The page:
On November 17, 2000, the district court denied peti tioner's motion to suppress the communications. The court found that the government's explanation for the delay was that there had been a mistake; that such a mistake can be "accepted as [a] satisfactory explana tion[]"; that the explanation was an "honest one"; and that the delay was shorter than that excused by other courts. Pet. App. 8-11.

3. The court of appeals affirmed. Pet. App. 1-7. The court first held that the ten-day delay in submitting the tapes was too long for the sealing to be considered "im mediate." Id. at 3. The question, then, was whether the government's explanation for the delay was satisfactory.

The court held that a district court's determination that an explanation in the particular context is "satisfac tory" is closely tied to factual, not legal, determinations, and thus should receive deferential review. Pet. App. 3- 4. Under such review, the court of appeals held that an explanation is satisfactory if, "in the circumstances, it dispels any reasonable suspicion of tampering." Id. at 6. Whether it does so depends on a number of factors, the court explained, including the plausibility of the expla nation, the length of the delay, the nature of the crime and the notoriety of the defendant, and the importance of the tapes to the government's case. Ibid.

In this case, the court of appeals held that because the delay was relatively short, the prosecutors' explana tions were plausible, the case was a routine drug prose cution of a defendant of no particular notoriety, the prosecutors had no special motive to tamper with the tapes or lie in their affidavits, and there was no sugges tion of a pattern in the Office of the United States Attor ney for the Northern District of Illinois, or the Justice Department generally, of failure to comply with the re quirements of Section 2518(8)(a), the explanation was satisfactory. Pet. App. 6-7.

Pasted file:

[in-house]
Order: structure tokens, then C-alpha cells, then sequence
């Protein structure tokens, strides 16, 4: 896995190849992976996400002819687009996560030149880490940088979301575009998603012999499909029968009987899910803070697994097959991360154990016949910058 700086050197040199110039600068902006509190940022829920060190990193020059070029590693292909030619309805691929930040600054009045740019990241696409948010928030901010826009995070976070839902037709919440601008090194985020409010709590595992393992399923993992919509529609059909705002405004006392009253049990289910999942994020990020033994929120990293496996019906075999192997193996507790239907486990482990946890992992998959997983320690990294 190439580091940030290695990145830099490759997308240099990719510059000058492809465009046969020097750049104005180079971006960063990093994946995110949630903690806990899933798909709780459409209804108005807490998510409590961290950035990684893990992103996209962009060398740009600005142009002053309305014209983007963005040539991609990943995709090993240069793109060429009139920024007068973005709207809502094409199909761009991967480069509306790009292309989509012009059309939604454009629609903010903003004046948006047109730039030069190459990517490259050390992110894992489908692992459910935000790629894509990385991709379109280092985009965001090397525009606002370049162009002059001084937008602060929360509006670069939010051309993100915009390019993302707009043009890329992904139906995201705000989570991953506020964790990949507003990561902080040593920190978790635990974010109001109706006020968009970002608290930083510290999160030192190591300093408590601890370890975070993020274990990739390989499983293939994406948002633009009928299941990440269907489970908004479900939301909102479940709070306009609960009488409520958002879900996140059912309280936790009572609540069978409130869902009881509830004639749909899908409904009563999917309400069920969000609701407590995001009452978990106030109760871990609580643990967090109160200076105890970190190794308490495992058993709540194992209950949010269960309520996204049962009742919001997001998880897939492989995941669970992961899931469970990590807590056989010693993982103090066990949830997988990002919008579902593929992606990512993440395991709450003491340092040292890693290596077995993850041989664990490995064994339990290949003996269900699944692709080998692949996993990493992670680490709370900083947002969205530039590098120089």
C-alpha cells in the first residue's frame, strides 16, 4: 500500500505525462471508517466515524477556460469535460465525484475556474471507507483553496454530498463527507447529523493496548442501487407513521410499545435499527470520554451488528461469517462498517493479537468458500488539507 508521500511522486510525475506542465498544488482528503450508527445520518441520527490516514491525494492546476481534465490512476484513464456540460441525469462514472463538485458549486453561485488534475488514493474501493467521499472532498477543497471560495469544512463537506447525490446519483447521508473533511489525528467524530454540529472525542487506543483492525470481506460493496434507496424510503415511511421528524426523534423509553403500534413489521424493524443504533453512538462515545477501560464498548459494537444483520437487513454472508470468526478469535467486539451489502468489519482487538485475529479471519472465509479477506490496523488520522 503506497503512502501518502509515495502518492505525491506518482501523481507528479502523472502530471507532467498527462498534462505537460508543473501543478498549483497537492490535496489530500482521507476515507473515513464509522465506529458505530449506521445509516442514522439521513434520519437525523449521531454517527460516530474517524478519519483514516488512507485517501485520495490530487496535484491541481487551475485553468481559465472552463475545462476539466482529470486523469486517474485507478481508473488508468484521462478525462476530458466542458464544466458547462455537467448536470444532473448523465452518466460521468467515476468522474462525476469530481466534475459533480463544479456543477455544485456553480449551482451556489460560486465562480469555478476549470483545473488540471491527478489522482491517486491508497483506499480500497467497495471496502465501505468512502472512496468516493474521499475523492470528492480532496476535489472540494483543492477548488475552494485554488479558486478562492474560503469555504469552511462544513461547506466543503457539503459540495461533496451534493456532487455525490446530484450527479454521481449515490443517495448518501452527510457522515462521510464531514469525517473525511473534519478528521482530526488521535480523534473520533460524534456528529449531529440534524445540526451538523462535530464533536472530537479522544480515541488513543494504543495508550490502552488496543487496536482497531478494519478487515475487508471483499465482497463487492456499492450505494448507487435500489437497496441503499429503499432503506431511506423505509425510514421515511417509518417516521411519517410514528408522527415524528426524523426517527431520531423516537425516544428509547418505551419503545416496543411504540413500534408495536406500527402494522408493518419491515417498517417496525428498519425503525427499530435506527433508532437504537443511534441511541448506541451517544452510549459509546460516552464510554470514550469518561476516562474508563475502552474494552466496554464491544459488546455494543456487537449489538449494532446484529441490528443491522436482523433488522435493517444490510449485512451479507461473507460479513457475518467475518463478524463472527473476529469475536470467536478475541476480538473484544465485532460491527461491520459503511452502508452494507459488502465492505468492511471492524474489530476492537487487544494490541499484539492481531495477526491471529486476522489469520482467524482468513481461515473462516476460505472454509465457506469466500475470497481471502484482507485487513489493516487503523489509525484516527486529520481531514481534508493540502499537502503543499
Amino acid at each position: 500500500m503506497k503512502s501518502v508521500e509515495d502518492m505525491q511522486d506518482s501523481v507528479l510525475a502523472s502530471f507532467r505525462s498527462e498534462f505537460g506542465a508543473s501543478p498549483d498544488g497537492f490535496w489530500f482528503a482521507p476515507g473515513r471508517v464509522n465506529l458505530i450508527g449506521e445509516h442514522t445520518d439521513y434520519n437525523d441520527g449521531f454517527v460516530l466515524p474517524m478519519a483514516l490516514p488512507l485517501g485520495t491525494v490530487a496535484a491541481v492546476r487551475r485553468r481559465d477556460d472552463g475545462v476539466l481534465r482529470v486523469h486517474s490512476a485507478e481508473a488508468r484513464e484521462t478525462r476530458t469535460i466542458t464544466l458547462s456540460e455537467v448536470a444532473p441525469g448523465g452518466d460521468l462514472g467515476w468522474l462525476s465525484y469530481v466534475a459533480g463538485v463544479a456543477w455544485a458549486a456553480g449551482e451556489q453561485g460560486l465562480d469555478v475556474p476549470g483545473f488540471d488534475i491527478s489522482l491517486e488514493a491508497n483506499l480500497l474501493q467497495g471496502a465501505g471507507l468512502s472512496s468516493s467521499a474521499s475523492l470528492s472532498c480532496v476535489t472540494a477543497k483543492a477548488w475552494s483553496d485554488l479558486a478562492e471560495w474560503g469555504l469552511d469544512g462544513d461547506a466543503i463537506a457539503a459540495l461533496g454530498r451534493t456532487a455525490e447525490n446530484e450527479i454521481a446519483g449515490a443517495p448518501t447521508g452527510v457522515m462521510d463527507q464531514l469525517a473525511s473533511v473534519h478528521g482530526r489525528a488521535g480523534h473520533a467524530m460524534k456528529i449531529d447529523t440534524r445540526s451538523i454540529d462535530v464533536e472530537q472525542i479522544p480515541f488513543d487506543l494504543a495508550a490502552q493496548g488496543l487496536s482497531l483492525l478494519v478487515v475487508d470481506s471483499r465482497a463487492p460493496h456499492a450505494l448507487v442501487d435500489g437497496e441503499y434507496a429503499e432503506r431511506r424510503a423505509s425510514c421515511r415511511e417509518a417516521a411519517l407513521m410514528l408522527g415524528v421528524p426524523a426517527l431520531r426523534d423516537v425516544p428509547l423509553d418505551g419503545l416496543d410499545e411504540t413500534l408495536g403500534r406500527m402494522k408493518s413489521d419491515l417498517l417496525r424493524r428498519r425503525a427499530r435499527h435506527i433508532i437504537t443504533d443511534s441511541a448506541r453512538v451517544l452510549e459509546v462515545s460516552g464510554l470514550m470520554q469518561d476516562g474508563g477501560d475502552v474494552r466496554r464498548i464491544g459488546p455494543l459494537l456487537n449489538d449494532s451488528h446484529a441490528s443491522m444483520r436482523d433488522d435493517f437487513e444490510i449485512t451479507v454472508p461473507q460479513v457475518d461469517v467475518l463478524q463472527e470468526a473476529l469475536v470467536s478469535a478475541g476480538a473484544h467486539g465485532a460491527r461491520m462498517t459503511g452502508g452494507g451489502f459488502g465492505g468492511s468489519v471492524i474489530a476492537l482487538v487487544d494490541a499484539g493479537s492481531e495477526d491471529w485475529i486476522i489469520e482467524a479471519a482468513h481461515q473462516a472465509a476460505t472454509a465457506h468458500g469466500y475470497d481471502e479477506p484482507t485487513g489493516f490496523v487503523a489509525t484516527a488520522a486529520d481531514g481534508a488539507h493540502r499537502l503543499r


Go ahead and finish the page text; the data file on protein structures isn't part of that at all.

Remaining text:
ARGUMENT

Petitioner contends (Pet. 5-7) that this Court should grant review because the court of appeals' decision con flicts with the rulings of four other courts of appeals and contravenes this Court's decision in United States v. Ojeda Rios, 495 U.S. 257 (1990). That claim lacks merit, and further review is not warranted.

1. Except under extraordinary circumstances, see 18 U.S.C. 2518(7), electronic surveillance may be con ducted only pursuant to a court order. See also 18 U.S.C. 2518(1)-(6). Section 2518(8)(a) requires that "[t]he contents of any wire, oral, or electronic communi cation intercepted by any means authorized by this chapter shall, if possible, be recorded on tape or wire or other comparable device" and that recording "shall be done in such a way as will protect the recording from editing or other alterations." The section further pro vides that "[i]mmediately upon the expiration of the pe riod of the order, or extensions thereof, such recordings shall be made available to the judge issuing such order and sealed under his directions."

Section 2518(8)(a) has an explicit exclusionary rem edy for noncompliance with the sealing requirement, providing that "[t]he presence of the seal provided for by this subsection, or a satisfactory explanation for the absence thereof, shall be a prerequisite for the use or disclosure of the contents of any wire, oral, or electronic communication or evidence derived therefrom under subsection (3) of section 2517." See Ojeda Rios, 495 U.S. at 259-260. Accordingly, unless wiretap tapes are sealed immediately or the government provides a satisfactory explanation for the delay in obtaining a seal, the tapes are inadmissible.

Petitioner asserts that there is a conflict among courts of appeals over the level of deference due a dis trict court's determination that the government has proffered a "satisfactory explanation" for delay in seal ing the tapes, within the meaning of 18 U.S.C. 2518(8)(a). Petitioner claims that the majority of cir cuits decide de novo whether the government's explana tion is satisfactory, while only the Sixth and the Seventh Circuits view satisfactoriness as a factual determination to be reviewed for clear error. Pet. 5-6.

Although the Seventh Circuit perceived a conflict on this issue, see Pet. App. 3, any formal disagreement over the standard of review does not appear to have practical significance in either methodology or outcomes. Not withstanding the statements by the Seventh and Sixth Circuits that satisfactoriness is a factual question, both circuits, in practice, have closely tracked the majority position, which is to defer to the evidentiary findings of the district court and then to arrive at an independent conclusion regarding whether the explanation was satis factory within the meaning of Section 2518(8)(a).